Meditation, Varieties of. There are so many varieties
meditation practices that it would take a whole book to describe them
all in any detail. For this reason only a brief and superficial review
can be given here. The most well known and still most widely practiced
is the calming meditation which focuses on “in and out breathing,”
A second meditation is that of the Brahma Vihara or Divine Abidings.
This consisted of four stages, of an ever deepening abandonment of
self-centeredness which culminates in equanimity. A third meditation
practice is insight (vipashyana) meditation. This meditation also
consists of four stages starting with meditation on the impermanence
of the body, of the emotions, of the mental states, and finally
meditation on the general Buddhist teachings of the impermanence of
all that is thought of as self.
Still other meditations includes recollection on the Buddha, Dharma
(Buddhist teachings), and Sangha (Buddhist spiritual community);
chanting, reading, and copying of sutras (sacred texts); reciting
short scriptural passages (dharanis) or even shorter invocations
(mantras); the visualization of elaborate sacred iconography
(mandalas); and visualizing various Buddha Pure-Lands (heaven-like
When Buddhism went from India to China still new meditational
practices and techniques were developed such as physical exercises
inspired by Taoist physical practices such as tai-chi.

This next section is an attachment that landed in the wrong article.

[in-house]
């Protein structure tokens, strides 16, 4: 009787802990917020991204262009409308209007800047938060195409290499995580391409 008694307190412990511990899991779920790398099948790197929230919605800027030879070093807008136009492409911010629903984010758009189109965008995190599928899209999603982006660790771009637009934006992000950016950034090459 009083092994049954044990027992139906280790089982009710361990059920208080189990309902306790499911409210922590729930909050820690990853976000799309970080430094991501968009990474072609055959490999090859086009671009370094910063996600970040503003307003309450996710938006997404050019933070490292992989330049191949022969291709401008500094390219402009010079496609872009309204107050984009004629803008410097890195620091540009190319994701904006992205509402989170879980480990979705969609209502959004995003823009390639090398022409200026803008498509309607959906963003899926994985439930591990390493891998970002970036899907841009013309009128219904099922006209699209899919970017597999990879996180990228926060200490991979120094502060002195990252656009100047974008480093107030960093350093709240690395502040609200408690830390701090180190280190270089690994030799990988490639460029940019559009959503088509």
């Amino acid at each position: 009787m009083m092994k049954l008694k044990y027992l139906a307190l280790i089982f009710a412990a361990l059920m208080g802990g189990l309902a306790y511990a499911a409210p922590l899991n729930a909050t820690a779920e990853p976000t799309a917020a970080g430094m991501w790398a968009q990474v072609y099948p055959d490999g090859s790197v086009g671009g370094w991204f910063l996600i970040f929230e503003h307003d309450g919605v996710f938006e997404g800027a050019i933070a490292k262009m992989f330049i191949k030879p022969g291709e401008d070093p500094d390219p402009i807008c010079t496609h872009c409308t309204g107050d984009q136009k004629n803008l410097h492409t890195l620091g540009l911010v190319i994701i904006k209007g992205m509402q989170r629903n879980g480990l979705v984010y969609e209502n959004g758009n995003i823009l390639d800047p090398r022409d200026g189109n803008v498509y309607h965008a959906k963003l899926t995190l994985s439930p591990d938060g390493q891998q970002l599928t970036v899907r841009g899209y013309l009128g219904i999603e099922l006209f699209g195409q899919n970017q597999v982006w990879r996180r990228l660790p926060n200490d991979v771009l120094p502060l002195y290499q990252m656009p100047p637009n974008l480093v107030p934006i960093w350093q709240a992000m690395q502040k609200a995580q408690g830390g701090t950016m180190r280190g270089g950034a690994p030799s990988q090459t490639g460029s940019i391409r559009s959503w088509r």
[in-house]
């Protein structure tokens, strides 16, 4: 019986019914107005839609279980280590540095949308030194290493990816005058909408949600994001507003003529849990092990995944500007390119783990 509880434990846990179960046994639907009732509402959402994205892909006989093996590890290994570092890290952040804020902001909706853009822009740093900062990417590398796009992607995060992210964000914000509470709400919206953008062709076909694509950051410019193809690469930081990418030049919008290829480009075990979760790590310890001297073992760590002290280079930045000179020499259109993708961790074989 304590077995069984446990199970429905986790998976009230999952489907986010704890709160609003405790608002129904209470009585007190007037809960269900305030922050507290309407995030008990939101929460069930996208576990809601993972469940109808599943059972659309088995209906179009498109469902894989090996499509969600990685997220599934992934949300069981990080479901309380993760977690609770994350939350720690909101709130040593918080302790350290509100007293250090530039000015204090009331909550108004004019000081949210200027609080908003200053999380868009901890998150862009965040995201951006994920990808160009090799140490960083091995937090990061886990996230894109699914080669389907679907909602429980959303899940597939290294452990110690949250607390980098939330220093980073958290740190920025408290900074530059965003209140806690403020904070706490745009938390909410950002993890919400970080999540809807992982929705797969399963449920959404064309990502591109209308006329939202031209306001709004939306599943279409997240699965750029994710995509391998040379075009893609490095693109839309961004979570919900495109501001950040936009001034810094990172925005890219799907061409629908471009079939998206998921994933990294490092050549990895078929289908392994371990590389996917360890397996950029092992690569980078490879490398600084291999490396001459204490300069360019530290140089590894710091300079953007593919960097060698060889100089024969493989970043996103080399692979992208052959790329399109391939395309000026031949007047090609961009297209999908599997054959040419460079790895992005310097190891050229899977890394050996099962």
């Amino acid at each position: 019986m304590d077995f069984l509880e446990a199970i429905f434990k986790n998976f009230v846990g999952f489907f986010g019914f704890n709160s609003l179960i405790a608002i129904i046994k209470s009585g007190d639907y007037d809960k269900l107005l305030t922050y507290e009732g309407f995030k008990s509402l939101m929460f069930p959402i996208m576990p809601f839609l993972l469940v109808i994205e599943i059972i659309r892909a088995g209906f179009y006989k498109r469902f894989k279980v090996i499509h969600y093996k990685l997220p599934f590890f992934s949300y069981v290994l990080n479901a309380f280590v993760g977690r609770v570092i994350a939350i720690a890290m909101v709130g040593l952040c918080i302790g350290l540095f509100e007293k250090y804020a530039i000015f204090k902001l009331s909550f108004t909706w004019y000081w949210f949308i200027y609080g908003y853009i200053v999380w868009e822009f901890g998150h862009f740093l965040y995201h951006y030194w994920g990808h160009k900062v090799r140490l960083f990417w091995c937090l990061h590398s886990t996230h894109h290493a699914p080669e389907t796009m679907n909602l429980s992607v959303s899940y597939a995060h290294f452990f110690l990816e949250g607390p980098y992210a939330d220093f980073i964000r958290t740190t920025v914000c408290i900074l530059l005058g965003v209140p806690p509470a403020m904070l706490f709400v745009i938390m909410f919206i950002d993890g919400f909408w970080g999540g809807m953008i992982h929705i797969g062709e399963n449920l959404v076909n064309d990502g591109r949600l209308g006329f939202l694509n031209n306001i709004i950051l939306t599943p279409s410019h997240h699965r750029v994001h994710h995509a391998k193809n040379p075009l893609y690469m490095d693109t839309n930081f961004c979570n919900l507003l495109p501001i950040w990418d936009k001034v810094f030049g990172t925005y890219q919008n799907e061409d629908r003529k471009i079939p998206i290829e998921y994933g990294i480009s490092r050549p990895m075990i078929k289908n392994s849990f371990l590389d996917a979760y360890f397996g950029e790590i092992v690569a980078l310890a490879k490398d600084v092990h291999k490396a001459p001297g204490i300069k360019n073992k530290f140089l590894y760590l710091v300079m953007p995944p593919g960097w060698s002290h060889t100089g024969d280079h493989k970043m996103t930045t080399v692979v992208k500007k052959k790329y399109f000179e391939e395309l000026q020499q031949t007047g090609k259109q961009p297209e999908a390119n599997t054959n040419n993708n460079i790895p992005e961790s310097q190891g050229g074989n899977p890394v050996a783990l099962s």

Another uniquely Chinese developed meditation consisted of a focusing
on gongan (Japanese: koans). These are words or phrases of a
paradoxical nature, and thus which can not be fathomed by the
intellect. The purpose of this Zen meditation is to break through our
normal dual thinking and realize, through pure intuition, the deeper
truth of just who we really are right here and now.
When Buddhism traveled from China to Japan, not only did many of the
Sino-Indian practices and techniques establish themselves there, but
the Japanese devised their own unique meditational forms. Among the
most well known of these are “just sitting in faith in ones innate
Buddhahood (sikan-taza),” the tea ceremony (chado), flower arranging
(ikebana or kado), and non-contact swordsmanship (iaido, suburi, etc.)
meditation. Less well known meditational practices are climbing of
sacred mountain (shugendo), the art of incense appreciation (kodo),
playing the Japanese flute (fuke Zen), poetry writing (shado), and
even playing the strategic game of ‘go’. This list of Zen
practices is not exhaustive, but should give an idea of the great
variety of such practices found in the Zen tradition.